Agree to step away. Agree to temporarily stop talking if things don’t go well. Wait until both individuals can talk in a calm, direct fashion. Use appropriate body language. How you position yourself physically while you talk can send important messages about your attitudes or express something you are not trying to convey. Don’t look away or slouch down. Nod your head in agreement. Avoid debate. Sometimes a teen feels he or she must “defend” a position. Then the conversation turns into a mini-debate. If you find yourself debating, try suggesting that you both approach matters from a different angle. Also, avoid statements that begin with “you” (“You did this…”). They make the other person feel attacked. Get Behind 21 Numerous studies show the 21 drinking age law has reduced underage drinking and saved thousands of lives. Research in the U.S. and Europe has never shown any benefit to drinking at a younger age or that teens could be safely “taught” to drink. On the contrary, they show that attempting to teach teens to drink results in increased binge drinking.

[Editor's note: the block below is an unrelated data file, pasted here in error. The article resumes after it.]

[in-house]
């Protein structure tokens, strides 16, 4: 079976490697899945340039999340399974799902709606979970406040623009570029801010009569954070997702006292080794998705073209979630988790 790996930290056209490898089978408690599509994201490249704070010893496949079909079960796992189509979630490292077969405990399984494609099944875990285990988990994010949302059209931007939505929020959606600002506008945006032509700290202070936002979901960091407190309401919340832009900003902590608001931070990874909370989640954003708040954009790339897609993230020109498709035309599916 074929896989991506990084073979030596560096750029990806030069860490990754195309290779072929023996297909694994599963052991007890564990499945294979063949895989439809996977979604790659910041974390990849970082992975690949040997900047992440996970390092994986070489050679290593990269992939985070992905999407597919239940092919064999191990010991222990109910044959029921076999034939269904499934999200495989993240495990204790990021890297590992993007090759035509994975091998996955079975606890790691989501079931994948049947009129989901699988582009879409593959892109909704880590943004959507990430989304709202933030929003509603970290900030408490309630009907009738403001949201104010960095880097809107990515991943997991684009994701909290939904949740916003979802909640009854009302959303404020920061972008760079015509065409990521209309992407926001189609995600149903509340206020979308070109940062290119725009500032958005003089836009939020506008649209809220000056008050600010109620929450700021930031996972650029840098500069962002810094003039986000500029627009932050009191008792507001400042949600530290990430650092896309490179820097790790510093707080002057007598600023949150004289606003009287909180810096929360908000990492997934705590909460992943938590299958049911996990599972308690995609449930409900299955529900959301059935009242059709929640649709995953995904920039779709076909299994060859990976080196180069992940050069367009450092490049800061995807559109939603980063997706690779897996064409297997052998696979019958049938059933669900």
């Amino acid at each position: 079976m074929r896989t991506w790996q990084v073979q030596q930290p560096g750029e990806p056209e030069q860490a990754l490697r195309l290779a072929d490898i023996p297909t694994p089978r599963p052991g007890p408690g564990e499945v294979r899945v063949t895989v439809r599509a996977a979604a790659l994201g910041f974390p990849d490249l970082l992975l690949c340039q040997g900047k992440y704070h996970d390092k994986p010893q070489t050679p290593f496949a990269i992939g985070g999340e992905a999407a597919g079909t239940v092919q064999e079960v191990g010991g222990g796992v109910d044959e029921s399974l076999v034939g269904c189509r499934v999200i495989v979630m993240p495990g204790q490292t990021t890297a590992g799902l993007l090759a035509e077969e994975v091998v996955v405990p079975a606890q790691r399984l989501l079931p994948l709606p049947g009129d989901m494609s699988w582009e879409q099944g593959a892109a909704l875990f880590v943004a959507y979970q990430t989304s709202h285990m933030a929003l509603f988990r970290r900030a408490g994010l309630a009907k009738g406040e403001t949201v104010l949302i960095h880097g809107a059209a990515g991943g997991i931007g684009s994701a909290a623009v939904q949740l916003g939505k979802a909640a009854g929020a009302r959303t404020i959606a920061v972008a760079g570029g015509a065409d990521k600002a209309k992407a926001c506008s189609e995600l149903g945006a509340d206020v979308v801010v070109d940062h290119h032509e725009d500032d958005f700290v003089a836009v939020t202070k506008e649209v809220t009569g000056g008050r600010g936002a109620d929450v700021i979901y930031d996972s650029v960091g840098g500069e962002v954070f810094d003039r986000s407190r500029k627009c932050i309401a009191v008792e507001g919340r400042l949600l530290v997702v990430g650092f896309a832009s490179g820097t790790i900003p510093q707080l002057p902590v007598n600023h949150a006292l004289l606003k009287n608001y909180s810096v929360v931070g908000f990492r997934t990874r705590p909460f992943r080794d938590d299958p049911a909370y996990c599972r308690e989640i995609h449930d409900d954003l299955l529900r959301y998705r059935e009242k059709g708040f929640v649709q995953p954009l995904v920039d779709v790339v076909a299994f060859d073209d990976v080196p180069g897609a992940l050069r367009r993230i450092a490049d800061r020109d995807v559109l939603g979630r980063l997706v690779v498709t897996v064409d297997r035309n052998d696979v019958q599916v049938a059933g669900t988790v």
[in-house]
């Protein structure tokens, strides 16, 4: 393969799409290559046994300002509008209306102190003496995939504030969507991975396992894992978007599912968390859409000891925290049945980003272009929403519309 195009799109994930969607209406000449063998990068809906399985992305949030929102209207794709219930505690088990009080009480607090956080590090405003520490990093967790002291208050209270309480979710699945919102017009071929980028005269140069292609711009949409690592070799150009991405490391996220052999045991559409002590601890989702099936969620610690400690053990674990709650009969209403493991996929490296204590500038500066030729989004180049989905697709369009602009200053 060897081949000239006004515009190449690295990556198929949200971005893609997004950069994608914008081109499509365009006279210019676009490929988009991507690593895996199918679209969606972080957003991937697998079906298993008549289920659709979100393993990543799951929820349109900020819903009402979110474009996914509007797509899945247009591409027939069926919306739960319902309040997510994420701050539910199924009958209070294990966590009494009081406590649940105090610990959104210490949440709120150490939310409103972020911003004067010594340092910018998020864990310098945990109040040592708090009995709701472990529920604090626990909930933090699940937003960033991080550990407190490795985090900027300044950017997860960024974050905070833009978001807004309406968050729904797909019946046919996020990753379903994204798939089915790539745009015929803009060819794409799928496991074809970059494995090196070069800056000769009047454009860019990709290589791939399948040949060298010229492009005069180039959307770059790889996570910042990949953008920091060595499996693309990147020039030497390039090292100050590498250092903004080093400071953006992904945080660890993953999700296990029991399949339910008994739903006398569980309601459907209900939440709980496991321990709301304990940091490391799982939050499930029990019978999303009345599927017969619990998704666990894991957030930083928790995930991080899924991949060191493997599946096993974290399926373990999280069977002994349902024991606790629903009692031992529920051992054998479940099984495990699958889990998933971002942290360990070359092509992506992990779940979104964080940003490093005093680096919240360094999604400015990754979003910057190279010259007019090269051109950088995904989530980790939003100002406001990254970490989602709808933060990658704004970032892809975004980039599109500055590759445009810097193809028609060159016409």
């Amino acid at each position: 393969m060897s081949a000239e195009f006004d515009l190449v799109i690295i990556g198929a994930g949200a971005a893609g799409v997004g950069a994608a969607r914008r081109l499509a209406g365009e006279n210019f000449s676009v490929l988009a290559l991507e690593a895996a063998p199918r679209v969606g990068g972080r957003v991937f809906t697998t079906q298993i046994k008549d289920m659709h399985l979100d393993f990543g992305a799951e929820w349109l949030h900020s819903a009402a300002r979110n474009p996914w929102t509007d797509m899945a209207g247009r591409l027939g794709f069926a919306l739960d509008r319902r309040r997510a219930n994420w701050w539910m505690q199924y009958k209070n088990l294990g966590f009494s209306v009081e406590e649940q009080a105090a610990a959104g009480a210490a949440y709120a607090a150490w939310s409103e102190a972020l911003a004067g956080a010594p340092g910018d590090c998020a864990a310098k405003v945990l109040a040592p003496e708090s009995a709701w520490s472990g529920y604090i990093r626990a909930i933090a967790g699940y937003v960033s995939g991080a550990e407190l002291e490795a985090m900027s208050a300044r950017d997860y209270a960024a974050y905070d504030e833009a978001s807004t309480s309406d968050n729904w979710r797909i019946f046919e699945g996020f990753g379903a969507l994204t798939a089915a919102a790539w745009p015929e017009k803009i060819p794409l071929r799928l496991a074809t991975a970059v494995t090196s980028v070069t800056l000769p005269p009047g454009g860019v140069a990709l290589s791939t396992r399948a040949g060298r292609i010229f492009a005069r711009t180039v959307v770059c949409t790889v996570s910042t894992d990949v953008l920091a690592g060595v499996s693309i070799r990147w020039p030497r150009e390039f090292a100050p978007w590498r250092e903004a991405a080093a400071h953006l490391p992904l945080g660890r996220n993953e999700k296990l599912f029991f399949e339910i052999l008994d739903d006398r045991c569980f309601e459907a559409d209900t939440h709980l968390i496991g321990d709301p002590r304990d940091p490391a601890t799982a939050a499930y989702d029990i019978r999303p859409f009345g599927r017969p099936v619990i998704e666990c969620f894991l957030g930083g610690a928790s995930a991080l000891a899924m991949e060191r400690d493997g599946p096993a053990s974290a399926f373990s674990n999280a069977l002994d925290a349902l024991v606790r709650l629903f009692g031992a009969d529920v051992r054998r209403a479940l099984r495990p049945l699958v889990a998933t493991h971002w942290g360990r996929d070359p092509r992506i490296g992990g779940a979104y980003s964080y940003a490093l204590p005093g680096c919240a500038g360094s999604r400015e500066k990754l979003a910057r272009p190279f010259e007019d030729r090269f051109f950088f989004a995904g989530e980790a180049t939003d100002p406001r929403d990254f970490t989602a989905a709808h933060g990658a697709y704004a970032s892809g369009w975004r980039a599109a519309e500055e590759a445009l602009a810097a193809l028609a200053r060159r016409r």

You might take your child to lunch or out for some ice cream where you could both sit down to talk and listen to one another. Communicate directly. Pick a time to speak when you can have each other’s undivided attention. Don’t discuss important things when one of you is absorbed in another activity, such as reading the newspaper, watching television, or texting. Emphasize common goals. Remind teens that you are on their side. Emphasize common goals, and use the shared goals as a basis for your guidance and suggestions. (For example, remind your teen that you both want him or her to stay healthy and safe.) Avoid communication “stoppers.” These are single statements that shut down any response. They are often threatening, such as “I better

not catch you drinking or else.” Recognize conflict is natural.